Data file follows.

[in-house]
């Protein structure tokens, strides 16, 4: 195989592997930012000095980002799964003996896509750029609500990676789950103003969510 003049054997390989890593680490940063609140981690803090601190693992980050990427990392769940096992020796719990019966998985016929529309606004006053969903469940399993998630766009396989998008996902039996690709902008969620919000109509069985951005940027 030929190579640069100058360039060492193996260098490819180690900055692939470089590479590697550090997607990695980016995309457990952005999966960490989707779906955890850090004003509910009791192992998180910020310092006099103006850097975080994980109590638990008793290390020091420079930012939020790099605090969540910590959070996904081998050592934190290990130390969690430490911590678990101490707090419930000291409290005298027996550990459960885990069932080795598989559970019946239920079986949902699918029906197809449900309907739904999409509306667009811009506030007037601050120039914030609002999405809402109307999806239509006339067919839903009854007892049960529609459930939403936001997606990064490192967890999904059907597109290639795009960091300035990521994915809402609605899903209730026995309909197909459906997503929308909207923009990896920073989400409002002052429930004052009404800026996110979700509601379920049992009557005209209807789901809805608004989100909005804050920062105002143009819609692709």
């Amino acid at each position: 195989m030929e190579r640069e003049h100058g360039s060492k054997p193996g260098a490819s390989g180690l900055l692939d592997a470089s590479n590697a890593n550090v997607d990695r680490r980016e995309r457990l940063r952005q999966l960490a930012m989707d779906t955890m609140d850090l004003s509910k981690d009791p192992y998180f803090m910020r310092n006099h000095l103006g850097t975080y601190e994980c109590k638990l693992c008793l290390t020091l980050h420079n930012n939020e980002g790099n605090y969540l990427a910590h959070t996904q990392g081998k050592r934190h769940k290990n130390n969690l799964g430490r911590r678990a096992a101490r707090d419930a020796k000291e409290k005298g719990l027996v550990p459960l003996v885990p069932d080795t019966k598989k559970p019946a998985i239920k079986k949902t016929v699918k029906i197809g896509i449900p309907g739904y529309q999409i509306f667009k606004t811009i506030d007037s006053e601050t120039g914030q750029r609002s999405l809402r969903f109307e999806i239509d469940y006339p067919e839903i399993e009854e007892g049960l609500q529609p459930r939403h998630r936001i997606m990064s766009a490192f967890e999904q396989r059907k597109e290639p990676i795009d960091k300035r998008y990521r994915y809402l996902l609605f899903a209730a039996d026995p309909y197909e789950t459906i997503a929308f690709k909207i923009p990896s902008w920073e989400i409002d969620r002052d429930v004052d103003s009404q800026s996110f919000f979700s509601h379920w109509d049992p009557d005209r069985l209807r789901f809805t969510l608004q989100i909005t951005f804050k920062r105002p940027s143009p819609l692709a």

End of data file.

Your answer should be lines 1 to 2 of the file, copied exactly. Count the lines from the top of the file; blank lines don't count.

[in-house]
């Protein structure tokens, strides 16, 4: 195989592997930012000095980002799964003996896509750029609500990676789950103003969510 003049054997390989890593680490940063609140981690803090601190693992980050990427990392769940096992020796719990019966998985016929529309606004006053969903469940399993998630766009396989998008996902039996690709902008969620919000109509069985951005940027 030929190579640069100058360039060492193996260098490819180690900055692939470089590479590697550090997607990695980016995309457990952005999966960490989707779906955890850090004003509910009791192992998180910020310092006099103006850097975080994980109590638990008793290390020091420079930012939020790099605090969540910590959070996904081998050592934190290990130390969690430490911590678990101490707090419930000291409290005298027996550990459960885990069932080795598989559970019946239920079986949902699918029906197809449900309907739904999409509306667009811009506030007037601050120039914030609002999405809402109307999806239509006339067919839903009854007892049960529609459930939403936001997606990064490192967890999904059907597109290639795009960091300035990521994915809402609605899903209730026995309909197909459906997503929308909207923009990896920073989400409002002052429930004052009404800026996110979700509601379920049992009557005209209807789901809805608004989100909005804050920062105002143009819609692709």